compare these times to other systems. In particular it would seem to be
pointless to continue to compare various systems if there were much
faster ones available (and especially if they were similarly general
in scope and available free)!
We tried several other Macsyma implementations (different underlying
Lisps), and found that a few spent an inordinate amount of time in
GC. We also tried some other systems (free and commercial), and are
grateful\footnote{Well, actually, it kind of blunts the point of this
paper as we had initially conceived it, which was to compare lists,
vectors, and hashtables, with everything else held constant. It
also bloats the paper with footnotes, comments, excuses and program fragments.
But it also means we can make some other points beyond our
initial goal.} to readers of the
newsgroup {\tt sci.math.symbolic} for bringing some of these to
our attention and in some cases providing copies to test on our
machine. After testing these packages we saw that substituting
a non-functional state-changing style of arithmetic using the
Gnu Multiple-Precision package might make our program
even in Lisp, run faster\footnote{Also a distraction blunting
our main point.}. We have already shown these results above.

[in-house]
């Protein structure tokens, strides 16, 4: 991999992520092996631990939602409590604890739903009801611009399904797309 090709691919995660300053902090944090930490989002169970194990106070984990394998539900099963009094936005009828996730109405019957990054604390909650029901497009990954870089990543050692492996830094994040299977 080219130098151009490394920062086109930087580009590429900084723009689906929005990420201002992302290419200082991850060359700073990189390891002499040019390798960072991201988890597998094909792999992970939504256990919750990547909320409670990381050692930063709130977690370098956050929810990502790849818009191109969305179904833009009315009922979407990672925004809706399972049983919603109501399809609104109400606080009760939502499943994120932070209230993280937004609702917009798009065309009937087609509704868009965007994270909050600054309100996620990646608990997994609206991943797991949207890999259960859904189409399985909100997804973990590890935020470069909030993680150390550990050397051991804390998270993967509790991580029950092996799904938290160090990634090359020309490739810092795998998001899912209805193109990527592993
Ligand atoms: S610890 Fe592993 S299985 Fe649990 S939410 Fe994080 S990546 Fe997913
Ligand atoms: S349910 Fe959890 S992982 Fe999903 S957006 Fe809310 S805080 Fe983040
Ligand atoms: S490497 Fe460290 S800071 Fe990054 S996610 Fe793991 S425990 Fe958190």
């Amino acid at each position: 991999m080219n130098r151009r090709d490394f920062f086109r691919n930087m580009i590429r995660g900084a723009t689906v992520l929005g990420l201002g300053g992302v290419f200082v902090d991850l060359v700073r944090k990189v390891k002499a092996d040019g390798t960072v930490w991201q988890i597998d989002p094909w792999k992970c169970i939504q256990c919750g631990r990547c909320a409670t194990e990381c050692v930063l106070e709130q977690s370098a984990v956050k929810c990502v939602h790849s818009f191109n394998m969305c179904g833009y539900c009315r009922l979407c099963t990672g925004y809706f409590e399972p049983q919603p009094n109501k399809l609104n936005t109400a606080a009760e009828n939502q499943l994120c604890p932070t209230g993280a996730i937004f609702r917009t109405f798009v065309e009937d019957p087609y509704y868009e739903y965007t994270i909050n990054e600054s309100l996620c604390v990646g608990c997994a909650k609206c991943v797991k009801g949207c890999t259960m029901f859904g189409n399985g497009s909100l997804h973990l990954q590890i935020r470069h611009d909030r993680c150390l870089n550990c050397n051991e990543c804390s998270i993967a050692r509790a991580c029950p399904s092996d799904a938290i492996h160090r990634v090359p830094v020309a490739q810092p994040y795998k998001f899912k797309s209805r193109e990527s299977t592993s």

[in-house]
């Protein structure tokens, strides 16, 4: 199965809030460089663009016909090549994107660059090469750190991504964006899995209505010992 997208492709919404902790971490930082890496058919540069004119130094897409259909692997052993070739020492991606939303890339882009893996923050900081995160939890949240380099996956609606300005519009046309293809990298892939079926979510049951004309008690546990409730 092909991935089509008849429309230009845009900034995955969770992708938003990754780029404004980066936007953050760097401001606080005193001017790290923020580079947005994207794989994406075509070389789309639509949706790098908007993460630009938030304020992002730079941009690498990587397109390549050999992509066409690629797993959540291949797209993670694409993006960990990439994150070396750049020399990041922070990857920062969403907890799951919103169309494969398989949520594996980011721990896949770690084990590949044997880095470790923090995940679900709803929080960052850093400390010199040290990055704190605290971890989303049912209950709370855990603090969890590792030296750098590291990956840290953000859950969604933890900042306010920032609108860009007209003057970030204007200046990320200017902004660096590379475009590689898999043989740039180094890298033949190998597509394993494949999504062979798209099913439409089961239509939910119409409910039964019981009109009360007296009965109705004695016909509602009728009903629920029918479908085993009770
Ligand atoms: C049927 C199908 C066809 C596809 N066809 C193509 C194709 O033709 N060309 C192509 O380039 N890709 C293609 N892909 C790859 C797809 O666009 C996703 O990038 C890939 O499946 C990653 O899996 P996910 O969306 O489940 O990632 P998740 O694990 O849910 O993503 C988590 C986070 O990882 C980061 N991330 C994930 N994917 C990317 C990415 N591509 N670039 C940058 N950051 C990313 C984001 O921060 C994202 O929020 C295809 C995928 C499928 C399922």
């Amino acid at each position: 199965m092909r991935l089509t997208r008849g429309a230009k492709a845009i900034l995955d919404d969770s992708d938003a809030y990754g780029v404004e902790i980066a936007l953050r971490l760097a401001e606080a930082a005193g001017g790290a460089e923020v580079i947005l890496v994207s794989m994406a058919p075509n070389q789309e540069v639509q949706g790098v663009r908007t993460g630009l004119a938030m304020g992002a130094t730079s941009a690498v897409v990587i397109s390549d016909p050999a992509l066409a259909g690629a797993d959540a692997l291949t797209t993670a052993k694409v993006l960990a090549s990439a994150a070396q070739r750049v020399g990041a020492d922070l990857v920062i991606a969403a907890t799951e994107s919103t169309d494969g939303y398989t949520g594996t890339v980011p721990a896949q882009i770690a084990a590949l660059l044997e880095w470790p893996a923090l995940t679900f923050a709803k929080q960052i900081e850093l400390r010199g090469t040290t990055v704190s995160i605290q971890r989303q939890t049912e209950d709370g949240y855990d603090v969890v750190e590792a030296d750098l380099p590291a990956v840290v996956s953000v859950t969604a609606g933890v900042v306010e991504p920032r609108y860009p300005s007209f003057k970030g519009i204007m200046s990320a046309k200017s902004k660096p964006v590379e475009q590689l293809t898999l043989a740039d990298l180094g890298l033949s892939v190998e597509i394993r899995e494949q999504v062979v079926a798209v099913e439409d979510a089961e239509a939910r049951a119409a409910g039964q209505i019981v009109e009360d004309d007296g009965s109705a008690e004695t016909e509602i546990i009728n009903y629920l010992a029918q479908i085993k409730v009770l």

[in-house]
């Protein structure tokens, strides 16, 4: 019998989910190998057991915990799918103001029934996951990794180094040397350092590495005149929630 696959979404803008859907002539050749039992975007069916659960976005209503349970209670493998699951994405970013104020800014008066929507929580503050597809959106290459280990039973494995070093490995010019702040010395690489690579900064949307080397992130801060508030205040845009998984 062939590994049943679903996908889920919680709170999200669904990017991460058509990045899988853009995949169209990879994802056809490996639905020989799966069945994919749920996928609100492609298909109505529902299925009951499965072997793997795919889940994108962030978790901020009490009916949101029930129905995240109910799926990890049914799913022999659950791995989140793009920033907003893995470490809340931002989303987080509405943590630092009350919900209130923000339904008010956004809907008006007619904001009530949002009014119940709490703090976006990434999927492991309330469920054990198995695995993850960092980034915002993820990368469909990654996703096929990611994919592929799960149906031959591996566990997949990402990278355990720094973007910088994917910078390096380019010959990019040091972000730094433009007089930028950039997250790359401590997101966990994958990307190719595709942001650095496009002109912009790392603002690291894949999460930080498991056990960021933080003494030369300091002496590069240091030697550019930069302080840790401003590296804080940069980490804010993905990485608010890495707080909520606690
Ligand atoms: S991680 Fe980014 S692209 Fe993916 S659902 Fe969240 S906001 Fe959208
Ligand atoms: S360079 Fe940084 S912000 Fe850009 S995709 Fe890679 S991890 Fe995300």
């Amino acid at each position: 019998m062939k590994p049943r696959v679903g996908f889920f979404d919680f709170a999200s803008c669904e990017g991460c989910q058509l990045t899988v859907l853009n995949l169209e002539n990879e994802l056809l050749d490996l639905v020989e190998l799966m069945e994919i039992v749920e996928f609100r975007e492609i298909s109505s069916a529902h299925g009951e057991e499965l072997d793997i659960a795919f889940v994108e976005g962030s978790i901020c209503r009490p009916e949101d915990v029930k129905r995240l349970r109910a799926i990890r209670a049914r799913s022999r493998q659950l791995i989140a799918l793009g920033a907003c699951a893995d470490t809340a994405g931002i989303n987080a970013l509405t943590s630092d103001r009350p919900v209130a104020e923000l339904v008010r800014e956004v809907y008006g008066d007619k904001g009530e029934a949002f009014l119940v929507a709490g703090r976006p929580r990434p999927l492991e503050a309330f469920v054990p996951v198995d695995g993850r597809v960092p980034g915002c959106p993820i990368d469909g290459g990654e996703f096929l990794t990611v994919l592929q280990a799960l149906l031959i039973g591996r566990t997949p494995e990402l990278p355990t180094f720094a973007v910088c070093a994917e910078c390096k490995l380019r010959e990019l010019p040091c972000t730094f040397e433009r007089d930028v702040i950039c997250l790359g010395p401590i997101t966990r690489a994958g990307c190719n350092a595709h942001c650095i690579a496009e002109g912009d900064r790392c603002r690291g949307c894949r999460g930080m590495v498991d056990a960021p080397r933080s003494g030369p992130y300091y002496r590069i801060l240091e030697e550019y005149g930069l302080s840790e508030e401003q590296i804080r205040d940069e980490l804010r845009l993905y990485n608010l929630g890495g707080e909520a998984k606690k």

After trying out some additional programs on our machine, we
have a larger table:
%\newpage
{\begin{verbatim}
GP/Pari calc 2.0.17 2.3 sec
MockMMA ACL 6.1/GMP4.1 3.3 sec (including 0.4 in GC)
Fermat 4.5 sec (see Conclusion)
Hashing/GMP4.1,ACL6.1 4.7 sec (no Lisp GC)
Reduce 3.7 (in CSL) 5.0 sec (including 1.3 in GC)o
MockMMA (in ACL 6.1) 5.8 sec (including 2.1 in GC)
Singular 2.0.3 6.1 sec
Macsyma (in ACL 6.1) 6.9 sec (including 2.0 in GC)
Hashing/GMP3.1,ACL6.1 7.1 sec (including .04 in GC)
Hashing (in ACL 6.1) 7.9 sec (including 2.4 in GC)
Fermat (std) 8.6 sec (fastest of 2 runs)
Form 3.0 sorted 21.6 sec (see Conclusion)
MuPAD 1.4.2 Pro 29.4 sec (poly form)
Maxima5.5 (in GCL) 32.0 sec (? GC not reported,
second trial)
Macsyma (commercial) 37.5 sec (including 29.78 in GC)
Maxima5.5 (in GCL) 53.5 sec (? GC not reported,
first trial)
Maple7 50.0 sec (? GC, it was slower
on 2nd trial)
Mathematica 4.1 82.3 sec (? it was slower on
2nd trial)
Form 3.0 97.9 sec (see Conclusion)
MuPAD 1.4.2 Pro 118.6 sec (general form)
\end{verbatim}
We also collected some data for times on other machines:
\begin{verbatim}
Reduce 3.7* (PSL) 6.2 sec (including 0.22 GC)
Maxima 5.9.0(CMUCL)* 7.9 sec
Giac 0.2.2* (C++ prg) 13.5 sec
MapleVR3* 16.7 sec
MapleVR4* 17.9 sec
MapleVR5* 18.4 sec
Maxima 5.9.0(GCL-2)* 18.8 sec
Giac 0.2.2* 19.5 sec
Axiom 2.3* 20.1 sec (including 6.56 GC)